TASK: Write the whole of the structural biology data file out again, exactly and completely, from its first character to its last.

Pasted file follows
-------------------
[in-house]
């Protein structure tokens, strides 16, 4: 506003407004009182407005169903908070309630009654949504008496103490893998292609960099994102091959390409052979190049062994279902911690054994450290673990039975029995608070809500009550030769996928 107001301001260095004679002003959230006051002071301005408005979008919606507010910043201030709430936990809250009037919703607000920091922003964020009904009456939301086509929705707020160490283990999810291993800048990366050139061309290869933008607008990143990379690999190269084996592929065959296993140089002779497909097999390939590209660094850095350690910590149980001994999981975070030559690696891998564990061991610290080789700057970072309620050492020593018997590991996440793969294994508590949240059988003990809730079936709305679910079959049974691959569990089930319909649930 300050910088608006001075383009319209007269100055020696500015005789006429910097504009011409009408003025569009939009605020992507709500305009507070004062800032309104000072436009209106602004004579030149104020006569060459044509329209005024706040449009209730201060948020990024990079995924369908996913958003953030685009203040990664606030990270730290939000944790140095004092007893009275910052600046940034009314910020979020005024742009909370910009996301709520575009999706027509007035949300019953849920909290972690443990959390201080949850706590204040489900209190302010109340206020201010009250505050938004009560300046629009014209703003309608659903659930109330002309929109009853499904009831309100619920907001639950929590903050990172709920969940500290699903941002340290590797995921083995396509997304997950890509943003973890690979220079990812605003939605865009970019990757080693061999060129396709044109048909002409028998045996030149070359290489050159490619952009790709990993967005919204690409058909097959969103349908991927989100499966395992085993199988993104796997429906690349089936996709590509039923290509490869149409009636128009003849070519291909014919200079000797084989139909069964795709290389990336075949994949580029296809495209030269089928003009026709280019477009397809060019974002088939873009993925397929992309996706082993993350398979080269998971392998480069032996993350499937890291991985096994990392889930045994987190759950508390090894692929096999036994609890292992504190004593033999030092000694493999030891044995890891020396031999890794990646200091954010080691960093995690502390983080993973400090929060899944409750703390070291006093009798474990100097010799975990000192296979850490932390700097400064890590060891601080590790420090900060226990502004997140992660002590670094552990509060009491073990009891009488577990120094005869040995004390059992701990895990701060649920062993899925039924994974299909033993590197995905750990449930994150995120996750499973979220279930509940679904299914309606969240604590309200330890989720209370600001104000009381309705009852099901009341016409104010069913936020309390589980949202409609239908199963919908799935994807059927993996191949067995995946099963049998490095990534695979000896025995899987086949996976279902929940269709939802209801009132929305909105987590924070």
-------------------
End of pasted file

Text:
[in-house]
């Protein structure tokens, strides 16, 4: 506003407004009182407005169903908070309630009654949504008496103490893998292609960099994102091959390409052979190049062994279902911690054994450290673990039975029995608070809500009550030769996928 107001301001260095004679002003959230006051002071301005408005979008919606507010910043201030709430936990809250009037919703607000920091922003964020009904009456939301086509929705707020160490283990999810291993800048990366050139061309290869933008607008990143990379690999190269084996592929065959296993140089002779497909097999390939590209660094850095350690910590149980001994999981975070030559690696891998564990061991610290080789700057970072309620050492020593018997590991996440793969294994508590949240059988003990809730079936709305679910079959049974691959569990089930319909649930 300050910088608006001075383009319209007269100055020696500015005789006429910097504009011409009408003025569009939009605020992507709500305009507070004062800032309104000072436009209106602004004579030149104020006569060459044509329209005024706040449009209730201060948020990024990079995924369908996913958003953030685009203040990664606030990270730290939000944790140095004092007893009275910052600046940034009314910020979020005024742009909370910009996301709520575009999706027509007035949300019953849920909290972690443990959390201080949850706590204040489900209190302010109340206020201010009250505050938004009560300046629009014209703003309608659903659930109330002309929109009853499904009831309100619920907001639950929590903050990172709920969940500290699903941002340290590797995921083995396509997304997950890509943003973890690979220079990812605003939605865009970019990757080693061999060129396709044109048909002409028998045996030149070359290489050159490619952009790709990993967005919204690409058909097959969103349908991927989100499966395992085993199988993104796997429906690349089936996709590509039923290509490869149409009636128009003849070519291909014919200079000797084989139909069964795709290389990336075949994949580029296809495209030269089928003009026709280019477009397809060019974002088939873009993925397929992309996706082993993350398979080269998971392998480069032996993350499937890291991985096994990392889930045994987190759950508390090894692929096999036994609890292992504190004593033999030092000694493999030891044995890891020396031999890794990646200091954010080691960093995690502390983080993973400090929060899944409750703390070291006093009798474990100097010799975990000192296979850490932390700097400064890590060891601080590790420090900060226990502004997140992660002590670094552990509060009491073990009891009488577990120094005869040995004390059992701990895990701060649920062993899925039924994974299909033993590197995905750990449930994150995120996750499973979220279930509940679904299914309606969240604590309200330890989720209370600001104000009381309705009852099901009341016409104010069913936020309390589980949202409609239908199963919908799935994807059927993996191949067995995946099963049998490095990534695979000896025995899987086949996976279902929940269709939802209801009132929305909105987590924070």